Public health funerals

​Public health funerals are funerals arranged by Local Authorities for those people who have died and have no known relatives to arrange or pay for their funeral; or have relatives who do not want to; or are unable to arrange their funeral. Local Authorities have a responsibility to arrange such funerals.

In most instances we are notified of the death by the Coroner’s Officer. The Coroner’s Office is involved in the investigation of certain deaths (for example - where the cause of death is uncertain). In these cases the Coroner’s Officers will make attempts to trace any relatives of the deceased. The Coroner’s Office may put notices in the press or on the radio to try to contact relatives or friends to inform them of the death.

If the Coroner’s Office is unable to trace any relatives, or no person is willing or able to prepare and/or pay for a funeral, then the Coroner’s Office notifies Leeds City Council of the death.

We may also receive notification from hospitals if a person has been found to be deceased upon arrival at hospital (and the Coroner’s Office is not involved in the investigation of the death) and there are no persons or relatives to arrange and/or pay for the funeral.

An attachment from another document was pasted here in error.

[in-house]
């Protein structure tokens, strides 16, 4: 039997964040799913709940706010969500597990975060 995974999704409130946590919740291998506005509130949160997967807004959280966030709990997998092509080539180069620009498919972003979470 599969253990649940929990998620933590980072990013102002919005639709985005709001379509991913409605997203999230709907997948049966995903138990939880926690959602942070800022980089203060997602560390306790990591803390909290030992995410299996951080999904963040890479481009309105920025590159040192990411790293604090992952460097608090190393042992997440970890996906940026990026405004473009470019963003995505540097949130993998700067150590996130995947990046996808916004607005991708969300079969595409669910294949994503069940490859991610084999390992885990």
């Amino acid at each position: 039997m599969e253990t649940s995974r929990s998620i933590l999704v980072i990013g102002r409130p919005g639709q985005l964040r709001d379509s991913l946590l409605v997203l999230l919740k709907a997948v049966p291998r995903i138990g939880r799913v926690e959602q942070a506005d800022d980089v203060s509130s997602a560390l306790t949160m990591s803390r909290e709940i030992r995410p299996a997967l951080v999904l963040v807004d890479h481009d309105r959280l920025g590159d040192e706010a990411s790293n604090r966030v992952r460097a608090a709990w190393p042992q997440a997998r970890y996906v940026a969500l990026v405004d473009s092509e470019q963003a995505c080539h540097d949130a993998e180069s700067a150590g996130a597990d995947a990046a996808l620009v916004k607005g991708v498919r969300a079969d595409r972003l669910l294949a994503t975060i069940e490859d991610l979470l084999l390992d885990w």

We may also be notified of a death by residential homes; hospices and nursing homes.

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Further information

More information about public health funerals:

How does Leeds City Council recover the cost of the funeral?

We may recover some or all of the costs of the funeral from the deceased individual’s assets. for example, money found at the home of the deceased, money in the deceased’s bank account(s), insurance policies, funeral plans or from the sale of goods found at the property.​       

Who does Leeds City Council notify of the death?

Leeds City Council may notify the individual’s Landlord, their bank and the Benefits Agency of the person’s death, where relevant.       

The Deputy and Estates department will inform the Treasury Solicitor’s Department of deaths involving public health funerals, if there are no relatives or Will, and if the net value of the deceased person’s estate following payment of funeral expenses is over £500.       

The Treasury Solicitor’s Department administers the estates of individuals who have passed away without any relatives, or a Will. 

The Treasury Solicitor publishes such cases, including some of the details of the deceased person on their website. 

What happens when we are notified of the death?

​Deaths where there are no known relatives are allocated to a social care worker within the relevant area Social Work team, according to the home address of the person who has passed away.